Biochar amendment effects on the activities of soil carbon, nitrogen, and phosphorus hydrolytic enzymes: a meta-analysis

  • Leiyi Zhang
  • Yangzhou Xiang
  • Yiming Jing
  • Renduo ZhangEmail author
Research Article


The aim of this meta-analysis was to synthesize the effects of biochar amendment on soil enzyme activities (SEAs) related to carbon (C), nitrogen (N), and phosphorus (P) cycling. Based on 401 paired comparisons from 43 published studies, the SEAs and main influential factors were analyzed in response to biochar characteristics, soil properties, and experiment conditions. Results showed that biochar additions to soils overall increased the N- and P-cycling SEAs by 14 and 11%, respectively. The enhancement of the N- and P-cycling SEAs was mainly attributable to the microbial stimulation by biochar properties (i.e., nutrient content and porosity) and soil nutrients (e.g., soil organic C and total N). The enhancement was the most significant under the conditions with biochars produced at low temperatures and using feedstock materials with high nutrient content, and biochar applications in acidic or neutral soils, coarse or fine soils, and farmland soils. Biochar additions to soils overall reduced the C-cycling SEAs by 6.3%. The C-cycling SEAs were greatly suppressed under the conditions with low and very high biochar loads, biochars produced at high temperatures and with feedstock materials of herb and lignocellulose, and biochar applications in alkaline, fine, and forest soils. The results were mainly related to the adsorption and inhibition effects of biochars and soil properties (e.g., liming effect, high biochar porosity and aromatic C content) on fungi and the enzymes. Biochar feedstock, C/N and load, and soil total N were the main influential factors on the SEAs. The results from this study demonstrate that biochar amendment is beneficial to improving soil N and P cycling and C sequestration.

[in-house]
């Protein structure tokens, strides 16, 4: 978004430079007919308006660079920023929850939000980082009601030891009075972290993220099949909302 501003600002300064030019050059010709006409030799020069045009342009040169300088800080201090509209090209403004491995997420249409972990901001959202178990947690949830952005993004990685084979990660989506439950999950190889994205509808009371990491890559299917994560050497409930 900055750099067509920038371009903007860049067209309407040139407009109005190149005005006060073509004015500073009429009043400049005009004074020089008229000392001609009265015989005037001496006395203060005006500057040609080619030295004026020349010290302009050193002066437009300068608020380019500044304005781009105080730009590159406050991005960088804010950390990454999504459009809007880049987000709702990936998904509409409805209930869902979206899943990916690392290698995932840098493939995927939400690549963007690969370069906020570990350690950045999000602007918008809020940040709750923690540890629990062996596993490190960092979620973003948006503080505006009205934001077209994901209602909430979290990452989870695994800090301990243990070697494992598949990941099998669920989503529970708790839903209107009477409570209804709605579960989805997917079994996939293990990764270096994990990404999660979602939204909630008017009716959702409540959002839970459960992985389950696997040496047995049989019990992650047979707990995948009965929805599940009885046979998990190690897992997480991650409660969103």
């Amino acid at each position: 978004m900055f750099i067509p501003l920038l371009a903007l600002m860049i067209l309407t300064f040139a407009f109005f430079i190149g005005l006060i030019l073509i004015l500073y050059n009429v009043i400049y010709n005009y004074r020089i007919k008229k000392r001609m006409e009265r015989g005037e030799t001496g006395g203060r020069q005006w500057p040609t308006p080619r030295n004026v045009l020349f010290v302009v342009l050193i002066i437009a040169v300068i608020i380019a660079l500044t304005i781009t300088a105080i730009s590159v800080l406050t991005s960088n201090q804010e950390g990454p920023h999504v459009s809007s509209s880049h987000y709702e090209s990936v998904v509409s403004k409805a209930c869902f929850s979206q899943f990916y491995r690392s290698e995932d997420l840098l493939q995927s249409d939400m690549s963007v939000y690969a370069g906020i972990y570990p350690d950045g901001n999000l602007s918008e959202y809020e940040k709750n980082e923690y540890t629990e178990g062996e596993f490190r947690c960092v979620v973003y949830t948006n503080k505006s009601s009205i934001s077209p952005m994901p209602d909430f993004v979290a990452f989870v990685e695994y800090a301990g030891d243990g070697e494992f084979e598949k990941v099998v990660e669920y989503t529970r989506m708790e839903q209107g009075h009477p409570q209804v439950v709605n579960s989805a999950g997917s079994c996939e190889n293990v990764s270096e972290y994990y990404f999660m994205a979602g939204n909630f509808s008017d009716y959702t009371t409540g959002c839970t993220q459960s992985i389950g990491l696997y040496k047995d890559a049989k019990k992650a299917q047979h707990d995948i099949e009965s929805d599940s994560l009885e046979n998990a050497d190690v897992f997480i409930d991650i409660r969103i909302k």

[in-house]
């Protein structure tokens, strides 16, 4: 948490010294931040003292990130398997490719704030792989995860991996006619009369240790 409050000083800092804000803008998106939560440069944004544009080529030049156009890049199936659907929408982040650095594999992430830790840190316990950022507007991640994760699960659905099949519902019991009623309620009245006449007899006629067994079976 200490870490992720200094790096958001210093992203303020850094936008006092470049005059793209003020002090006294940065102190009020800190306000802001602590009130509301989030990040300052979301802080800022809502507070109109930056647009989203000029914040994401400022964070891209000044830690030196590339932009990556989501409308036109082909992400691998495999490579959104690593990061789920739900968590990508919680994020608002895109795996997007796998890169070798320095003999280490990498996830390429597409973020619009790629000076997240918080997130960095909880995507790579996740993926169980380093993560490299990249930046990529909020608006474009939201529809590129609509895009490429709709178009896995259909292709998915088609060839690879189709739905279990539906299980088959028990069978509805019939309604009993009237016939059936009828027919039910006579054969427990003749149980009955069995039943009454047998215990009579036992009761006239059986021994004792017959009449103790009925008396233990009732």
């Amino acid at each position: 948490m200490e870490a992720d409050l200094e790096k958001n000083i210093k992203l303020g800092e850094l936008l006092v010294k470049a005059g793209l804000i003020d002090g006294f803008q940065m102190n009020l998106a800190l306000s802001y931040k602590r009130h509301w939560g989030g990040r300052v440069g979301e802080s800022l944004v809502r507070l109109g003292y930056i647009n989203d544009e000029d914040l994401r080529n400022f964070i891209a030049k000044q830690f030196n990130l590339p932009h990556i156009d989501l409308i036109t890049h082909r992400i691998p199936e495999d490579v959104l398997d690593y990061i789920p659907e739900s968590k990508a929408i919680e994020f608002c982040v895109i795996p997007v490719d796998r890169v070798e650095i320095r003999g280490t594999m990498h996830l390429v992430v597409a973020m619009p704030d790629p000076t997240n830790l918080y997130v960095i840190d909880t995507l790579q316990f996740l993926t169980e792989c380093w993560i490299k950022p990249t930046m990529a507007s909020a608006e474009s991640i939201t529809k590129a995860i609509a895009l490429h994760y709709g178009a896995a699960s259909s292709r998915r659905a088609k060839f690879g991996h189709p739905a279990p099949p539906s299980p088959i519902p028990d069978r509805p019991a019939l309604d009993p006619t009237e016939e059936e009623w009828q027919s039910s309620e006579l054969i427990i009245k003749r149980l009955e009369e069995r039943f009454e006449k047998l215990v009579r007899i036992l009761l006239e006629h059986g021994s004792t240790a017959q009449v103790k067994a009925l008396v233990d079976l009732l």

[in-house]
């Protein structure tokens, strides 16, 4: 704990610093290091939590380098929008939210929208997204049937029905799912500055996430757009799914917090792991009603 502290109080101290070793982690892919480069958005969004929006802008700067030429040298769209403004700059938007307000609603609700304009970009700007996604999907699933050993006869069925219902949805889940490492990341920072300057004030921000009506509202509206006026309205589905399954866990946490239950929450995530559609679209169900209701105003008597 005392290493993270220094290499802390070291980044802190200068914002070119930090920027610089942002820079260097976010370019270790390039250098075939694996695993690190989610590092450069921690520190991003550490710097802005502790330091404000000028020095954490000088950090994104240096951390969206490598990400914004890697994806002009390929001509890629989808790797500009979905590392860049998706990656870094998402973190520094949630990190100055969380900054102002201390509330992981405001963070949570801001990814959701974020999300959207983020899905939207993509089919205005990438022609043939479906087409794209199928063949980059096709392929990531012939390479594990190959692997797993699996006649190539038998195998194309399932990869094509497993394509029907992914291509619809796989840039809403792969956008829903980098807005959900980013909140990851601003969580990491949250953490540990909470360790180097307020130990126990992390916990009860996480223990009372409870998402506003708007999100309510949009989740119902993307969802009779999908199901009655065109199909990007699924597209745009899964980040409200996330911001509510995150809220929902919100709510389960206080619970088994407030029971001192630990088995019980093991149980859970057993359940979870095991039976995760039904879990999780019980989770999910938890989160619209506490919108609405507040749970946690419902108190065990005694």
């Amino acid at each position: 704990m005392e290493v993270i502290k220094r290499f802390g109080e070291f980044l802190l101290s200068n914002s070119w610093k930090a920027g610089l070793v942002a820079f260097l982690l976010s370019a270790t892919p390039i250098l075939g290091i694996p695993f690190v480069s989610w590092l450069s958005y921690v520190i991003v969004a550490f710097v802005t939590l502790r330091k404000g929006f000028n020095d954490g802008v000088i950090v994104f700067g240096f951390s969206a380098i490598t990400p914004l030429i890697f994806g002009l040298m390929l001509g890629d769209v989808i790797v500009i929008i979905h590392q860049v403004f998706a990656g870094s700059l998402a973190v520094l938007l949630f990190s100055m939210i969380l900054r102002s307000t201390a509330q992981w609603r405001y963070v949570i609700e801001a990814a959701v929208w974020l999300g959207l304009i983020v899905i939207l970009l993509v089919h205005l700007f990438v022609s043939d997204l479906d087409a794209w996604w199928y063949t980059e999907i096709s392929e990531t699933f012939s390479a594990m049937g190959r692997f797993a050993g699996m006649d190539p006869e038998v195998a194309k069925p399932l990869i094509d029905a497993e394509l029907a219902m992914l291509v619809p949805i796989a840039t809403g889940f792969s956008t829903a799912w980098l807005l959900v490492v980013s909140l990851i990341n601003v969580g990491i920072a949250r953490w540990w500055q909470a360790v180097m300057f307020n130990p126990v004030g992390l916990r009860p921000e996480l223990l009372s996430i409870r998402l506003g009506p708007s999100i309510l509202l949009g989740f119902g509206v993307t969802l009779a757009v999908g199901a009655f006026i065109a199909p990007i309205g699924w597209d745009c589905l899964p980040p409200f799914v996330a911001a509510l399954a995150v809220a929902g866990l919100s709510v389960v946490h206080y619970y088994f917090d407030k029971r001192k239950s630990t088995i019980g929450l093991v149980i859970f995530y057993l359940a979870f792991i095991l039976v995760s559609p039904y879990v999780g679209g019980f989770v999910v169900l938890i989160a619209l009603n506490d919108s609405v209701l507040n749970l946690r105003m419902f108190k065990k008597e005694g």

Biochars Soil enzymes C sequestration Nutrient cycling Influential factors 



This study was supported by grants from the National Natural Science Foundation of China (Nos. 41471181, 41503085, 31270544) and Forestry Science and Research Program of Guizhou Province (No. GZFSTC[2015] No. 6).

Supplementary material

11356_2019_5604_MOESM1_ESM.docx (115 kb)
ESM 1 (DOCX 115 kb)


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Authors and Affiliations

  1. 1.Guangdong Provincial Key Laboratory of Environmental Pollution Control and Remediation Technology, School of Environmental Science and EngineeringSun Yat-sen UniversityGuangzhouChina
  2. 2.Guizhou Institute of Forest Inventory and PlanningGuiyangChina

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